In the past year, a number of well-known brands announced their intention to pull their advertising dollars off of major sites like YouTube and Facebook. This was primarily due to a select group of ads running next to offensive content. It’s been called the “problem with programmatic,” along with other catchy names capable of warming an advertiser’s heart.
Slogans aside, the history of advertising shows that we’ve been here before. Marketers gnashing their teeth about the content with which their ads are is as old as advertising itself.
However, each time we’ve come to an inflection point, content providers have taken the appropriate steps to ensure brand safety and address concerns, and there is no reason to suspect that this time will be any different.
Newspapers have been expected to ensure that ads are not insensitively placed on their spreads for decades. For example, many papers have rules against placing a razor ad next to an article about suicide. This isn’t a decision that was made hypothetically. The internet is full of troubling examples of misplaced ads, from ads for the movie “Man on a Ledge” placed next to a story about a glass pane falling from a skyscraper to fast food ads placed by articled about obesity.
While these types of incidents still happen occasionally, newspapers have generally accepted that advertisers have specific requirements, and have shifted to meet expectations.
On television, perhaps the most famous brand safety moment occurred during one of TV’s most-famous events; Janet Jackson’s famous “wardrobe malfunction” exposed one of her breasts on live television for about half of a second during the 2004 Super Bowl. In the wake of the incident, rules were changed, safeguards were installed, and amendments made to prevent future episodes. A seven-second delay became commonplace for live sporting events, and brand advertisers seem to have moved beyond concerns about advertising on the Super Bowl (this year’s big game featured the most expensive advertising ever, while drawing more than 110 million viewers).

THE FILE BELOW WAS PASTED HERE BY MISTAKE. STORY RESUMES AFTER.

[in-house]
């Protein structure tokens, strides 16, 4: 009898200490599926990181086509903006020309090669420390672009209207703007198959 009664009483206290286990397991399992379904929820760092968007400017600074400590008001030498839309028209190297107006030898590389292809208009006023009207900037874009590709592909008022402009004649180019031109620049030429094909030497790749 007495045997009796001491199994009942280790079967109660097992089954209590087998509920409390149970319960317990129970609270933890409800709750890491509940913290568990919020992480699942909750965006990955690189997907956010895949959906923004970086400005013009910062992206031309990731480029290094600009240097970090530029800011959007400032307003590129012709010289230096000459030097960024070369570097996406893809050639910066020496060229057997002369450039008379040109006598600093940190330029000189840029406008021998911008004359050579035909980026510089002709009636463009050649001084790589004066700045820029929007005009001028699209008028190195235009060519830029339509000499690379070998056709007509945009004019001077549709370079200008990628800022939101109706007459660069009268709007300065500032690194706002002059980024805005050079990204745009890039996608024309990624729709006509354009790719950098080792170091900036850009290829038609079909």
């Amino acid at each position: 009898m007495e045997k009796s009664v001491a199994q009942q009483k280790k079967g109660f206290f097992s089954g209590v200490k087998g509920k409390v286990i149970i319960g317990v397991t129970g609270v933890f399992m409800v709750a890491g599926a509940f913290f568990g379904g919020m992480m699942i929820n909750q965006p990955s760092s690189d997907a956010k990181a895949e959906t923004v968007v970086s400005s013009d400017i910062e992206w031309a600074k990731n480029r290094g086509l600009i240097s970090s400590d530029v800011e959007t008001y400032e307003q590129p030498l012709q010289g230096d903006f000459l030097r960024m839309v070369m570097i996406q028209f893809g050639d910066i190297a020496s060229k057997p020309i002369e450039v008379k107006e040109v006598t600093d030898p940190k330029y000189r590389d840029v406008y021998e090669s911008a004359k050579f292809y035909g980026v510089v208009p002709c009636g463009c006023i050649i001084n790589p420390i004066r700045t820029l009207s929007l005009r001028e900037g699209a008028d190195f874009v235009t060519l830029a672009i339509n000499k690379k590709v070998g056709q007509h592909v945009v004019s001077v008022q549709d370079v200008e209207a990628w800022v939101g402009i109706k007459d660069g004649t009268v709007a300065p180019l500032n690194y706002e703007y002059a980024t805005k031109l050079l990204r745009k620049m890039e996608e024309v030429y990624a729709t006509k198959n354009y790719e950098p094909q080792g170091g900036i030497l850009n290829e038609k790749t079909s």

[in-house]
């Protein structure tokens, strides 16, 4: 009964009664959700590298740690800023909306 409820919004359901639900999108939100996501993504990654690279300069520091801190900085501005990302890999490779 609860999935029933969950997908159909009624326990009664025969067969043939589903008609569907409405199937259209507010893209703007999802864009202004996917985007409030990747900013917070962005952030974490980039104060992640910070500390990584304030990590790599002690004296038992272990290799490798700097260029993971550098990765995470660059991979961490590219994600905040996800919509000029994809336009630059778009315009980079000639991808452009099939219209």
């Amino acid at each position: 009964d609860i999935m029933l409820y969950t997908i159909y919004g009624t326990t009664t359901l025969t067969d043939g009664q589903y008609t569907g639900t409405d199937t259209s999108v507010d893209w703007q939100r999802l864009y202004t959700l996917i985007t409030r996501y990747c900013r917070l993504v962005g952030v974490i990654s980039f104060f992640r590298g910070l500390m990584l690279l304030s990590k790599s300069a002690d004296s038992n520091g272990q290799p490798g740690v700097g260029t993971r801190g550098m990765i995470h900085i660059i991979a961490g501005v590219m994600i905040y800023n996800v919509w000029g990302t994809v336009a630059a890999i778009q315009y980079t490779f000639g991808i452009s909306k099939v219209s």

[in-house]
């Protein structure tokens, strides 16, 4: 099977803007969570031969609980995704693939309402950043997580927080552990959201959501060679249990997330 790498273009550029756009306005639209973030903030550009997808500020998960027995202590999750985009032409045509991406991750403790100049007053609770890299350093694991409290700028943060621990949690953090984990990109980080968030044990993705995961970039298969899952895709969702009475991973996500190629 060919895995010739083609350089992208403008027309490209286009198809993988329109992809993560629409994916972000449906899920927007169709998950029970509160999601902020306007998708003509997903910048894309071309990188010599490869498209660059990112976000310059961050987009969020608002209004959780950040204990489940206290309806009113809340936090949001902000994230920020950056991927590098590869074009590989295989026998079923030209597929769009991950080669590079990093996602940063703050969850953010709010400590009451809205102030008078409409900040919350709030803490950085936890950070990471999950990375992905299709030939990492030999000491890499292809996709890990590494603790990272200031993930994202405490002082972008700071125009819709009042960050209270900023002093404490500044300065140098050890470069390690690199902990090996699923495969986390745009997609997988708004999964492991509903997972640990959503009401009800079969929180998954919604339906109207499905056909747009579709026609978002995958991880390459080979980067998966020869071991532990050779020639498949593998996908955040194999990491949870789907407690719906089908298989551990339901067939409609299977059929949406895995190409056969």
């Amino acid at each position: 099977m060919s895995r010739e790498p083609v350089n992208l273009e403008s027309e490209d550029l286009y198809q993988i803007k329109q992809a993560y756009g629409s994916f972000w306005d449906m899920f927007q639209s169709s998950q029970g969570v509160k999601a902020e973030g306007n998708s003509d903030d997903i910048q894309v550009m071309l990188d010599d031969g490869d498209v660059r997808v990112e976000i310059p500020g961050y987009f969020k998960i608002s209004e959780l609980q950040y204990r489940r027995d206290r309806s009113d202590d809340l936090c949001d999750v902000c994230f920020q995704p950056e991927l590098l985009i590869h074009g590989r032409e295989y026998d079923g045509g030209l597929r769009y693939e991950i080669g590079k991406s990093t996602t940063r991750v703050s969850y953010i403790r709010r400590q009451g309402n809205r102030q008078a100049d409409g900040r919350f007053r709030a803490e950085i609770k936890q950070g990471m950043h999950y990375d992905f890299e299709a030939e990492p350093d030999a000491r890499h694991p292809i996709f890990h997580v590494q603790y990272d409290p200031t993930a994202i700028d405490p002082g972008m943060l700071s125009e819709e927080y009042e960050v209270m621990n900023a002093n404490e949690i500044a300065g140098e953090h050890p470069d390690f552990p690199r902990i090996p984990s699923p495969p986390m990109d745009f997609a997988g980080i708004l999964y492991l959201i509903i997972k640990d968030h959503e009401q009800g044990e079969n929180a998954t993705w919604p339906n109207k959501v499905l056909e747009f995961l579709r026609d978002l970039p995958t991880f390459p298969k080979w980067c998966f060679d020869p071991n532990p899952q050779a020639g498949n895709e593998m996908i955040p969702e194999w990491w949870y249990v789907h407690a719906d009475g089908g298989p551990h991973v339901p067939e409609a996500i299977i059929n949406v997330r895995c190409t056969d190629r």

That brings us to today. Facebook and YouTube are having their “wardrobe malfunction” moments, as advertisers threaten to pull ads due to a lack of brand safety. From here, it is incumbent on those companies to follow the lead of other media companies, and install the appropriate safeguards.
Google is currently taking steps such as incorporating more control into the content by which brands are placed, while simultaneously layering in artificial intelligence technology to ensure brand safety. Similarly, Facebook is developing automatic tagging technologies, and in the meantime has assembled a team of 7,500 people to watch and monitor videos and posts for violent or criminal acts.
Will this be enough.
Like the Super Bowl, Facebook and Google represent the pinnacle of their particular medium; advertiser reaction to the steps those companies take will have long-lasting repercussions on the web marketing ecosystem. Various programmatic players, many of whom were happy to see a dent made in the duopoly, are actively waiting to see how these companies proceed, anxious to adopt the same best practices that re-entice advertisers.
History shows us that, in terms of brand safety, we’re treading on common ground. Publishers and content providers of all types have made mistakes, taken appropriate steps to safeguard against future issues, and recovered their reputation and advertising revenues. The online advertising ecosystem needs to do the same, as all eyes point to the web’s biggest players and their approaches to solving the challenge.